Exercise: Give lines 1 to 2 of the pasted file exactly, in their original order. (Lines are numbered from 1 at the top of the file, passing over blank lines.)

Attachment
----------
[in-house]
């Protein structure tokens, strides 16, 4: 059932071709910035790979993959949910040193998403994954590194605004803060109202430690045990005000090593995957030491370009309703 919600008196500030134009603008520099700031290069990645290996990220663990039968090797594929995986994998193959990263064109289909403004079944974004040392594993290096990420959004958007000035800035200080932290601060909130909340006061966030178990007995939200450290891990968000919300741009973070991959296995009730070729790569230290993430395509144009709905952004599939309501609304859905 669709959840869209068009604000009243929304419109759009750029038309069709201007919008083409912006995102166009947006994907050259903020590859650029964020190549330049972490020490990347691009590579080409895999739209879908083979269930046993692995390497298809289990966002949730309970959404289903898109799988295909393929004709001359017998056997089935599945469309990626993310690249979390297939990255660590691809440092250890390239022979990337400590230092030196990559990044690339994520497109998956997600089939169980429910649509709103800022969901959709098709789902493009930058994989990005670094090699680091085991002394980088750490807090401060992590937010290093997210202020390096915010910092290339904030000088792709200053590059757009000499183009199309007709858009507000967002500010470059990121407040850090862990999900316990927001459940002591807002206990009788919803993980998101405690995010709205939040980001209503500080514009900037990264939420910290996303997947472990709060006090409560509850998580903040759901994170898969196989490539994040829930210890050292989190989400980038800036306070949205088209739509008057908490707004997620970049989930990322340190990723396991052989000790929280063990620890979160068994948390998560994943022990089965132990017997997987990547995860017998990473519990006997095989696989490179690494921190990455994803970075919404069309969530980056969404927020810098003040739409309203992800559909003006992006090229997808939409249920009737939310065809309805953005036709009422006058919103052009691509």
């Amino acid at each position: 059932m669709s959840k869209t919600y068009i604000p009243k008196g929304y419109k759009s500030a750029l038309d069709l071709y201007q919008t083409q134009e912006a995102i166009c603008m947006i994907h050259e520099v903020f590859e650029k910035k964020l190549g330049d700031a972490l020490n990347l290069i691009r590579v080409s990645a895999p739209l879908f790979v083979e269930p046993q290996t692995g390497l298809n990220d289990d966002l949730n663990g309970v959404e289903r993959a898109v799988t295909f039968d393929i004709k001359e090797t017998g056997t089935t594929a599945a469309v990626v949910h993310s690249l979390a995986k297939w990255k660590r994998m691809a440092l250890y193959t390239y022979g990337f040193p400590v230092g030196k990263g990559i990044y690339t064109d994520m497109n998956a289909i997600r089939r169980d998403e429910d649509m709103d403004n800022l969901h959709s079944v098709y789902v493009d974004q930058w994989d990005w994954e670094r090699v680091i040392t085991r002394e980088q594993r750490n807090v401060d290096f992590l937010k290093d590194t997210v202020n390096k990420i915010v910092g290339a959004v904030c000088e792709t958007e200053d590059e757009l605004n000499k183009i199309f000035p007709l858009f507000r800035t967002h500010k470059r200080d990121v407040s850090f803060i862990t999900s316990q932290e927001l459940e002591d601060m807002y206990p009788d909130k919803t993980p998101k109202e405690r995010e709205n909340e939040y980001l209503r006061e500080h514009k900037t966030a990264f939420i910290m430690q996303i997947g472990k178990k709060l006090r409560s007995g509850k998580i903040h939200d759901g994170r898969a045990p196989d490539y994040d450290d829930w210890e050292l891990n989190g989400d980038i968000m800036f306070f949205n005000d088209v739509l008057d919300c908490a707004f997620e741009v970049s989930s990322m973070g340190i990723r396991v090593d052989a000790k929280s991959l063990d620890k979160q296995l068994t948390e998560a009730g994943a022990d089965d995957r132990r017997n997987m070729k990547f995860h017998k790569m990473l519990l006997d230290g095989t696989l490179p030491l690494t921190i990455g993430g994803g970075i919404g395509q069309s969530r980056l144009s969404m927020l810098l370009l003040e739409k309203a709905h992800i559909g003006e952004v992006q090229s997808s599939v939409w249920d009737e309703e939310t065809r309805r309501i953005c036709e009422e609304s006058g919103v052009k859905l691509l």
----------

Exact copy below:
[in-house]
């Protein structure tokens, strides 16, 4: 059932071709910035790979993959949910040193998403994954590194605004803060109202430690045990005000090593995957030491370009309703 919600008196500030134009603008520099700031290069990645290996990220663990039968090797594929995986994998193959990263064109289909403004079944974004040392594993290096990420959004958007000035800035200080932290601060909130909340006061966030178990007995939200450290891990968000919300741009973070991959296995009730070729790569230290993430395509144009709905952004599939309501609304859905 669709959840869209068009604000009243929304419109759009750029038309069709201007919008083409912006995102166009947006994907050259903020590859650029964020190549330049972490020490990347691009590579080409895999739209879908083979269930046993692995390497298809289990966002949730309970959404289903898109799988295909393929004709001359017998056997089935599945469309990626993310690249979390297939990255660590691809440092250890390239022979990337400590230092030196990559990044690339994520497109998956997600089939169980429910649509709103800022969901959709098709789902493009930058994989990005670094090699680091085991002394980088750490807090401060992590937010290093997210202020390096915010910092290339904030000088792709200053590059757009000499183009199309007709858009507000967002500010470059990121407040850090862990999900316990927001459940002591807002206990009788919803993980998101405690995010709205939040980001209503500080514009900037990264939420910290996303997947472990709060006090409560509850998580903040759901994170898969196989490539994040829930210890050292989190989400980038800036306070949205088209739509008057908490707004997620970049989930990322340190990723396991052989000790929280063990620890979160068994948390998560994943022990089965132990017997997987990547995860017998990473519990006997095989696989490179690494921190990455994803970075919404069309969530980056969404927020810098003040739409309203992800559909003006992006090229997808939409249920009737939310065809309805953005036709009422006058919103052009691509």